Not on view
This ceramic vessel depicts four warriors running over an undulating line that may represent hills. Created by artists of Peru’s Moche culture, the style of painting is called “fineline,” so named for the detailed compositions delicately painted in red slip (a suspension of clay and/or other colorants in water) on a white ground. Each warrior wears a helmet surmounted by a crescent-shaped finial and tied under the chin (see Sawyer, 1966: 42–23, for a rollout drawing of the painting on the vessel). The crescents likely represent actual silver or gold ornaments; one pair of combatants may sport bimetallic crescents. Two of the helmets have feathers projecting from the back. The decorations on three of the helmets mirror the pattern on the wearers’ cinched tunics. The belts are decorated with a teardrop-shaped motif representing an ulluchu fruit (McClelland, 2008). The warriors without bimetallic helmet crescents wear bimetallic back flaps (a type of body armor suspended from the waist at the back), while the other warriors have smaller elements hanging from the waist at the back. All four warriors carry maces and shields, but the individuals without back flaps carry spears or darts. Only the warriors without back flaps wear nose ornaments. The clear demarcation of dress and regalia between the pairs may indicate that the artist intended to represent two distinct ranks or types of warriors.
The artist further embellished the vessel by painting triangular forms on the lower arms of the spout and wavy lines at the attachment points. The stirrup-spout vessel—the shape of the spout recalls the stirrup on a horse's saddle—was a much favored form on Peru's northern coast for about 2,500 years. Although the importance and symbolism of this distinctive shape is still puzzling to scholars, it has been suggested that the double-branch/single-spout configuration may have prevented evaporation of liquids, and/or that it was convenient for carrying. Early in the first millennium A.D., the Moche elaborated stirrup-spout bottles into sculptural shapes depicting a wide range of subjects, including human figures, animals, and plants worked with a great deal of naturalism. About 500 years later, bottle chambers became predominantly globular, as in the present example, providing large surfaces for painting complex, multi-figure scenes.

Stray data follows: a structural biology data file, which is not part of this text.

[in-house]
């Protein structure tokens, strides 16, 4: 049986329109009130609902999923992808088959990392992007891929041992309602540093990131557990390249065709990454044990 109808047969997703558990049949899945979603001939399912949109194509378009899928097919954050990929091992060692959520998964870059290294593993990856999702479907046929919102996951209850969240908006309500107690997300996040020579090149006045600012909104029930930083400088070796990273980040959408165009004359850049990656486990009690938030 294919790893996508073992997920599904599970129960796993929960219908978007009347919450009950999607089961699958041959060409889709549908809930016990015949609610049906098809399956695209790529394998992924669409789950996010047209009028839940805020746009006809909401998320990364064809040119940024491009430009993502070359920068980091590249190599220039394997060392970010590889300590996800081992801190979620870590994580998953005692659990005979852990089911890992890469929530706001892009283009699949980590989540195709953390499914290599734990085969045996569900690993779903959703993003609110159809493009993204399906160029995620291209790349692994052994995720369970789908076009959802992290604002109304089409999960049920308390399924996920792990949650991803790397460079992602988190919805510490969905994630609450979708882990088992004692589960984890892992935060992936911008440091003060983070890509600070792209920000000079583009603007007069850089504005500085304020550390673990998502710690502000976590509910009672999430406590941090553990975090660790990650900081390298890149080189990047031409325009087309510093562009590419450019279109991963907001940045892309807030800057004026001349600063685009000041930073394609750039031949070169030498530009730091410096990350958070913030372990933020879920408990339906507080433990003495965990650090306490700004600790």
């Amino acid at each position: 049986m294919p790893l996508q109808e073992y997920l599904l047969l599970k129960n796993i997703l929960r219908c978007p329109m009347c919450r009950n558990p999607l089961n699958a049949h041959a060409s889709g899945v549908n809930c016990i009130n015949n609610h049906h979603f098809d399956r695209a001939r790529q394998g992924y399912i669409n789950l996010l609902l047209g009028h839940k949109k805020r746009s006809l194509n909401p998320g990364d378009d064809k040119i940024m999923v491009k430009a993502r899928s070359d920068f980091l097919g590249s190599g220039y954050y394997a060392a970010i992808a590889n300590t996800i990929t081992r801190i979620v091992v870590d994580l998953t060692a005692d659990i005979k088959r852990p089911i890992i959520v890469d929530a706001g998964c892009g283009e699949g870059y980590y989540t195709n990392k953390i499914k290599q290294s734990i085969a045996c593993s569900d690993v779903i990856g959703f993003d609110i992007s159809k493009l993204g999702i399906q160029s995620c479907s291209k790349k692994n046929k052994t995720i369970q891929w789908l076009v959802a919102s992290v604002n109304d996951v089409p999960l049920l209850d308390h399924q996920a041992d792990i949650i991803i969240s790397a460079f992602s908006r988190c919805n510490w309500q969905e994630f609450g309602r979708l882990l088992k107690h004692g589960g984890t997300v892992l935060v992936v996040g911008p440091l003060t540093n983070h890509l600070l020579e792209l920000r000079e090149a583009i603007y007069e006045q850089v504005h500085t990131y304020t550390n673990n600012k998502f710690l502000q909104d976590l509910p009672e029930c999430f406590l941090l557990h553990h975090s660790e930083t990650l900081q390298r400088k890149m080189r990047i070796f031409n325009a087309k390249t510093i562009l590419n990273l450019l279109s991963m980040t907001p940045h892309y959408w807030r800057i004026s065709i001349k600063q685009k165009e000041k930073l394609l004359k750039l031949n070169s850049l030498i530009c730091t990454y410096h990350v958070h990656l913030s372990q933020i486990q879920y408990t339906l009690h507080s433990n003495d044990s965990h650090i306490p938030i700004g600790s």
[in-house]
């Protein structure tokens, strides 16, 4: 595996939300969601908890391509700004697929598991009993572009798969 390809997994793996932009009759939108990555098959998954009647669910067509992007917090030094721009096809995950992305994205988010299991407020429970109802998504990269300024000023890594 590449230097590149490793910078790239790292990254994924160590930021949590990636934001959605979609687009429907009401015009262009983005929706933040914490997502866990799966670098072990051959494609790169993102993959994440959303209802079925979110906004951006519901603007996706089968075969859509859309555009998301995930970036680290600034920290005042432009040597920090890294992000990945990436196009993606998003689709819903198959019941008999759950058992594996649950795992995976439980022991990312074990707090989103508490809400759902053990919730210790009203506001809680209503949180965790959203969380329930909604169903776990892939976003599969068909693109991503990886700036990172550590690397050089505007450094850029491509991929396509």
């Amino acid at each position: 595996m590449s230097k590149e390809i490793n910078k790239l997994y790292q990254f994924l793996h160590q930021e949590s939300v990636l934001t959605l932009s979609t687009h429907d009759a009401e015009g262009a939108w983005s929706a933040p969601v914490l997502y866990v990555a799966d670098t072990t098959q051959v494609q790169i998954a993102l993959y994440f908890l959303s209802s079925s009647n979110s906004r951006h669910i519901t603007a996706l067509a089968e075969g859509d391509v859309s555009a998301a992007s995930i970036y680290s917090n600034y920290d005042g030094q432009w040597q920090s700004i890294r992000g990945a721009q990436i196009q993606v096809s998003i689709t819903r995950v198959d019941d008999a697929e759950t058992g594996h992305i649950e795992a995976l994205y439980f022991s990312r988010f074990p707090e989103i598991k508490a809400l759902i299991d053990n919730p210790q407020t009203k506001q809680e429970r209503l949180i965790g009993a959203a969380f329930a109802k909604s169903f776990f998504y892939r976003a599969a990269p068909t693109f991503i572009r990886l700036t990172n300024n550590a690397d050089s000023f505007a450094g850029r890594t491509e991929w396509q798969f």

The Moche (also known as the Mochicas) flourished on Peru’s North Coast from 200-850 A.D., centuries before the rise of the Incas (Castillo, 2017). Over the course of some six centuries, the Moche built thriving regional centers from the Nepeña River Valley in the south to perhaps as far north as the Piura River, near the modern border with Ecuador, developing coastal deserts into rich farmlands and drawing upon the abundant maritime resources of the Pacific Ocean’s Humboldt Current. Although scholars do not agree on the precise nature of Moche political organization, the centers clearly shared unifying cultural traits such as religious practices (Donnan, 2010).
Castillo, Luis Jaime. “Masters of the Universe: Moche Artists and Their Patrons.” In Golden Kingdoms: Luxury Arts in the Ancient Americas, edited by Joanne Pillsbury, Timothy Potts, and Kim N. Richter. Los Angeles: J. Paul Getty Museum, 2017, pp. 24–31.
Donnan, Christopher B. “Moche State Religion.” In New Perspectives on Moche Political Organization, edited by Jeffrey Quilter and Luis Jaime Castillo. Washington D.C.: Dumbarton Oaks Research Library and Collection, 2010.
McClelland, D. “Ulluchu: An Elusive Fruit,” in The Art and Archeology of the Moche, edited by Steve Bourget and Kimberly l. Jones, pp. 43-65. Austin: University of Texas Press, 2008.
Wassermann-San Blás, Bruno John. Céramicas del antiguo Perú de la colección Wassermann-San Blás. Buenos Aires: Bruno John Wassermann-San Blás, 1938. See especially no. 16, p. 12.
Sawyer, Alan Reed. Ancient Peruvian Ceramics: The Nathan Cummings Collection. New York: The Metropolitan Museum of Art, 1966, pp. 42–43.
This artwork is meant to be viewed from right to left. Scroll left to view more.